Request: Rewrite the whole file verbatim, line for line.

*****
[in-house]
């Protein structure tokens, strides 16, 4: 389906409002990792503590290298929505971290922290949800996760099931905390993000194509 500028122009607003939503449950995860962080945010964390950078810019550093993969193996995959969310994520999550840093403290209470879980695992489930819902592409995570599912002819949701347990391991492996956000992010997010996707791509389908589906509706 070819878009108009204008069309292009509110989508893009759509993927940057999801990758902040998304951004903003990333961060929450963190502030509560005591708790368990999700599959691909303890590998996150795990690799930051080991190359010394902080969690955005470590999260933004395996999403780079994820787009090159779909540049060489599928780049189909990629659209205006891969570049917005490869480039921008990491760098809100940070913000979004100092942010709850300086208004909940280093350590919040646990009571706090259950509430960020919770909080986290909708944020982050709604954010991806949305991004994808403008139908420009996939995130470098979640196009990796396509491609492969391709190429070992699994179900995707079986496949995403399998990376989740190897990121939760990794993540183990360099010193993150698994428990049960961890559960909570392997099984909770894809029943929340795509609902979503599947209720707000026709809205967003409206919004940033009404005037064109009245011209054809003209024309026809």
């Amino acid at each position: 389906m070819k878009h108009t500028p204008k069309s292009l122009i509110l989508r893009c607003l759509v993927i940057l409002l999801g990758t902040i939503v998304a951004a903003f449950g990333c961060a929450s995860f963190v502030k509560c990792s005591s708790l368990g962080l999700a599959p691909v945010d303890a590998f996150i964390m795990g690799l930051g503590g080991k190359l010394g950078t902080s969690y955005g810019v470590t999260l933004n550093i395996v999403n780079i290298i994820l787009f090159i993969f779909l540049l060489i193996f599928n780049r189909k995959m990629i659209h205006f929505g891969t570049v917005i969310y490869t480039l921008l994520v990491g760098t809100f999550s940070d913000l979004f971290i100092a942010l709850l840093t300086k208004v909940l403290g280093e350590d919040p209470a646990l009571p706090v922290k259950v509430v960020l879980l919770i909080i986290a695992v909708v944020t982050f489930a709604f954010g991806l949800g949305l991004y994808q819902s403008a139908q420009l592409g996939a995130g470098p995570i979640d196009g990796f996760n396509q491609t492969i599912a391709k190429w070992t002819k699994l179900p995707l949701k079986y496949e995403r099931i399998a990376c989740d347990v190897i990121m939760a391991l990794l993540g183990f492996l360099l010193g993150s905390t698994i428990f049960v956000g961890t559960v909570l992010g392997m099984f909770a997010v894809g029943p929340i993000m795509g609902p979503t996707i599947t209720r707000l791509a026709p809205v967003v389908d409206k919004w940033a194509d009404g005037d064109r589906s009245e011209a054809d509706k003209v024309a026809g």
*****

[in-house]
């Protein structure tokens, strides 16, 4: 389906409002990792503590290298929505971290922290949800996760099931905390993000194509 500028122009607003939503449950995860962080945010964390950078810019550093993969193996995959969310994520999550840093403290209470879980695992489930819902592409995570599912002819949701347990391991492996956000992010997010996707791509389908589906509706 070819878009108009204008069309292009509110989508893009759509993927940057999801990758902040998304951004903003990333961060929450963190502030509560005591708790368990999700599959691909303890590998996150795990690799930051080991190359010394902080969690955005470590999260933004395996999403780079994820787009090159779909540049060489599928780049189909990629659209205006891969570049917005490869480039921008990491760098809100940070913000979004100092942010709850300086208004909940280093350590919040646990009571706090259950509430960020919770909080986290909708944020982050709604954010991806949305991004994808403008139908420009996939995130470098979640196009990796396509491609492969391709190429070992699994179900995707079986496949995403399998990376989740190897990121939760990794993540183990360099010193993150698994428990049960961890559960909570392997099984909770894809029943929340795509609902979503599947209720707000026709809205967003409206919004940033009404005037064109009245011209054809003209024309026809």
């Amino acid at each position: 389906m070819k878009h108009t500028p204008k069309s292009l122009i509110l989508r893009c607003l759509v993927i940057l409002l999801g990758t902040i939503v998304a951004a903003f449950g990333c961060a929450s995860f963190v502030k509560c990792s005591s708790l368990g962080l999700a599959p691909v945010d303890a590998f996150i964390m795990g690799l930051g503590g080991k190359l010394g950078t902080s969690y955005g810019v470590t999260l933004n550093i395996v999403n780079i290298i994820l787009f090159i993969f779909l540049l060489i193996f599928n780049r189909k995959m990629i659209h205006f929505g891969t570049v917005i969310y490869t480039l921008l994520v990491g760098t809100f999550s940070d913000l979004f971290i100092a942010l709850l840093t300086k208004v909940l403290g280093e350590d919040p209470a646990l009571p706090v922290k259950v509430v960020l879980l919770i909080i986290a695992v909708v944020t982050f489930a709604f954010g991806l949800g949305l991004y994808q819902s403008a139908q420009l592409g996939a995130g470098p995570i979640d196009g990796f996760n396509q491609t492969i599912a391709k190429w070992t002819k699994l179900p995707l949701k079986y496949e995403r099931i399998a990376c989740d347990v190897i990121m939760a391991l990794l993540g183990f492996l360099l010193g993150s905390t698994i428990f049960v956000g961890t559960v909570l992010g392997m099984f909770a997010v894809g029943p929340i993000m795509g609902p979503t996707i599947t209720r707000l791509a026709p809205v967003v389908d409206k919004w940033a194509d009404g005037d064109r589906s009245e011209a054809d509706k003209v024309a026809g």